Coverage – 20th All Toyotafest – JNC

Twenty years. That’s how long the annual Toyotafest has been taking place, making it one of the longest running import-only car shows in SoCal. It’s easy to see why. Toyota is the world’s largest automaker and has accrued many loyal fans along the way in its 57 years in America.

JNC showed up bright and early to set up our booth. Our booth car was Dustin Enocum’s all-original AE86, one of the last remaining stock GT-S Corollas on earth. We met Dustin at AE86 Nights a few weeks ago and knew we had to have his car at Toyotafest.

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Dustin even has the original window sticker and documentation. He says that the original owner didn’t even mention that he had these items when Dustin agreed to purchase the car. It was just handed over as a bonus after the deal was done. In 1985 the car started at $9,530, but went out the door for $11,138 including options like the $185 cassette player. Truly Made in the 80s!

Toyotafest includes Lexus and Scion vehicles as well, and our neighbors at Yokohama Tire, A’PEXi and Weds Wheels brought out a D1GP Lexus drift car while an airbagged VIP GS and Sienna SE lurked in the background.

Across from our booth were two Z20 Soarers, one of which came all the way from Arizona. Consider for a moment how sleek and futuristic these would have looked on the streets of 1986 America if Toyota had been able to sell them here.

Of course, no 80s Japanese luxury car would be complete with fitted embroidered seat covers, front and rear, and featuring a woven version of the model’s emblem, a gryphon in the Soarer’s case.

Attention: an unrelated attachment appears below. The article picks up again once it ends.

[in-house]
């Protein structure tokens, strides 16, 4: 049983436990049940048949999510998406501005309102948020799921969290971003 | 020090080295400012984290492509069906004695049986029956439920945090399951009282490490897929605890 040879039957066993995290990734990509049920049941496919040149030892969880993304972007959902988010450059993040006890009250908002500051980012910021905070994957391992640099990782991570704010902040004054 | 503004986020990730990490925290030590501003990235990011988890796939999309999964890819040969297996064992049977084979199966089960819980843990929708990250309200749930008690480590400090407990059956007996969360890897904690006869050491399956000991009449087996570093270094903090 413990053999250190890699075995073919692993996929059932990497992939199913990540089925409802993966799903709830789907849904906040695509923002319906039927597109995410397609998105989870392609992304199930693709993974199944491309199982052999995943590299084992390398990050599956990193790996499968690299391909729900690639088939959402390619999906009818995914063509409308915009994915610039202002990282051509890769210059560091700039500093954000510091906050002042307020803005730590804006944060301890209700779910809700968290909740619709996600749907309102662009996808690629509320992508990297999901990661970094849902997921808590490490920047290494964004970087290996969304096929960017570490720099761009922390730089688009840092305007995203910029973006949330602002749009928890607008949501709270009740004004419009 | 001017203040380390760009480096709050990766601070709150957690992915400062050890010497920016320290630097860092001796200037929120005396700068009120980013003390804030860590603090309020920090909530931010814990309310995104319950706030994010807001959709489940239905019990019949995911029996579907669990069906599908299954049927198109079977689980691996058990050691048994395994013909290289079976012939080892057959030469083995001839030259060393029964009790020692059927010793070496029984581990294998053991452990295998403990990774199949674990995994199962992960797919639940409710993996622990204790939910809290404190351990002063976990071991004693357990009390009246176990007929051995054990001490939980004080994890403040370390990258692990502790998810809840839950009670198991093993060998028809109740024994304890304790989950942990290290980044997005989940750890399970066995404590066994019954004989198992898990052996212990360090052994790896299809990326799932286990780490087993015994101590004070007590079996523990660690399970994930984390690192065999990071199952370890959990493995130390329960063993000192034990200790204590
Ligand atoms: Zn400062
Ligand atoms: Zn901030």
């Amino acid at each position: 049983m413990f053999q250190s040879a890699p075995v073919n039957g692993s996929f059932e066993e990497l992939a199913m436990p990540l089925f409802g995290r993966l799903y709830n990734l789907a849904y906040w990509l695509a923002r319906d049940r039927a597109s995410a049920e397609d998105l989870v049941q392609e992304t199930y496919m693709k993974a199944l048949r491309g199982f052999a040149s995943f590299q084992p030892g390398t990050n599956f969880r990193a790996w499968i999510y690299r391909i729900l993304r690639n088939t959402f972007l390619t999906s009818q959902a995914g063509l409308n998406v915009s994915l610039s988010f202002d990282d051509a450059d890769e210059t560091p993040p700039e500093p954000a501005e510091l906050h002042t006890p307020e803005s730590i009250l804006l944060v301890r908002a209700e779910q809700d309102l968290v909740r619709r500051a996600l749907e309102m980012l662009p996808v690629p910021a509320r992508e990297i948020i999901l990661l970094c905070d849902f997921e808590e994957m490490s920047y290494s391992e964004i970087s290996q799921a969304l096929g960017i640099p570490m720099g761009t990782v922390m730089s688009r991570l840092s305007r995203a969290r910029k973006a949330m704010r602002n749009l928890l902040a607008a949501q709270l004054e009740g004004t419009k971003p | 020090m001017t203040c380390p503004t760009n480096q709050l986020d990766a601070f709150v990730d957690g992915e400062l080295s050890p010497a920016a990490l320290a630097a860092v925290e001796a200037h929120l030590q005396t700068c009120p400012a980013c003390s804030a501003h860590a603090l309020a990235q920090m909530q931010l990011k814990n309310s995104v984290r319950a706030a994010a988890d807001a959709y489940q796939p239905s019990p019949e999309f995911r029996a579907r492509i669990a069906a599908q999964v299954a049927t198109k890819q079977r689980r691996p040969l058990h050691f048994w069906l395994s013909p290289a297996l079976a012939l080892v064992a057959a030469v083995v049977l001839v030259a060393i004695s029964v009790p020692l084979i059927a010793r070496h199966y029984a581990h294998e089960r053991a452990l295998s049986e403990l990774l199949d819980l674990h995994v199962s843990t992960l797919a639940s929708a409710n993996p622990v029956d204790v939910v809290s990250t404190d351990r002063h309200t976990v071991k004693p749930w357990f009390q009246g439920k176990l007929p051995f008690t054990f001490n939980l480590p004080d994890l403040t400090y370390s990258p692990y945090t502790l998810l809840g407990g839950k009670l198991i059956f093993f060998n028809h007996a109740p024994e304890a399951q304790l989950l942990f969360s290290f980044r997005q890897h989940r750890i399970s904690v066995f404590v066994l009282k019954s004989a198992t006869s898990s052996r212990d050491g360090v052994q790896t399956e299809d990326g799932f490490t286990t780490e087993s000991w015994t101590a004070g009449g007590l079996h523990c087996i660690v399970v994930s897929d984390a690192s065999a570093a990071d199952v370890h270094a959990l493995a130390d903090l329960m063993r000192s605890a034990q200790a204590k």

We saw Cressidas for days, prompting a discussion amongst the staff about how amazing it is that a 30 year old semi-luxury family sedan suddenly has a cult following. For children of the 80s, the equivalent might’ve been a tri-five Chevy Bel Air.

However, whereas shoebox Chevy owners veered toward hot rod culture, Cressida owners are at the forefront of adopting Japan’s bosozoku culture, exemplified here with a deppaspoiler, external oil cooler and takeyari exhaust pipes.

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One of our favorite Cressidas was a blue beauty embodying the essence of Japanese style without being too shocking to American sensibilities. It’s not slammed, but just low enough to drag its tsurikawa.

Its integrated ducktail and team stickers (including the JNC inkan) in the window also lend an air of Tokyo cool.

Thirty years from now, what will the go-to custom car of choice be? Perhaps a contemporary Camry. These owners definitely adhered to the Three Laws of Stance by choosing something that won’t leave enthusiasts screaming “Why, God why!?” Instead, they made the otherwise ubiquitous family hauler all the more charming. Win-win.

Even the V20 Camry got in on the action, with a slick looking drop on some knockoff SSRs. The best part about this car is the fact that the owner started out with a base DX trim level, black bumpers and all…

While under the hood he crammed a 3S-GTE to lure unsuspecting WRXes to their stoplight drag deaths. This immediately injected dreams of a sleeper Camry Wagon into our sun-baked heads.

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All members of the Toyotafest staff were outfitted in stylish shirts commemorating the show’s 20 years. Depicted on it was a Toyopet Crown, the company’s first car sold in the US, with the words “Enjoying Toyota since 1995” beneath.

One of the most amazing restorations at the event was this barikan Corona. Everything on it was painfully mint, from original floral print fabric upholstery (unfortunately the lighting conditions were not conducive to photographing it) to the labels on the air cleaner. The owner undertook the project because a Corona just like this was first car and he was feeling the nostalgia. Though he bought the most complete car he could, there was still much to be restored. For evidence just look at the condition of the original tool kit.

Read more at Japanese Nostalgic Car

Photos and Words by Ben Hsu

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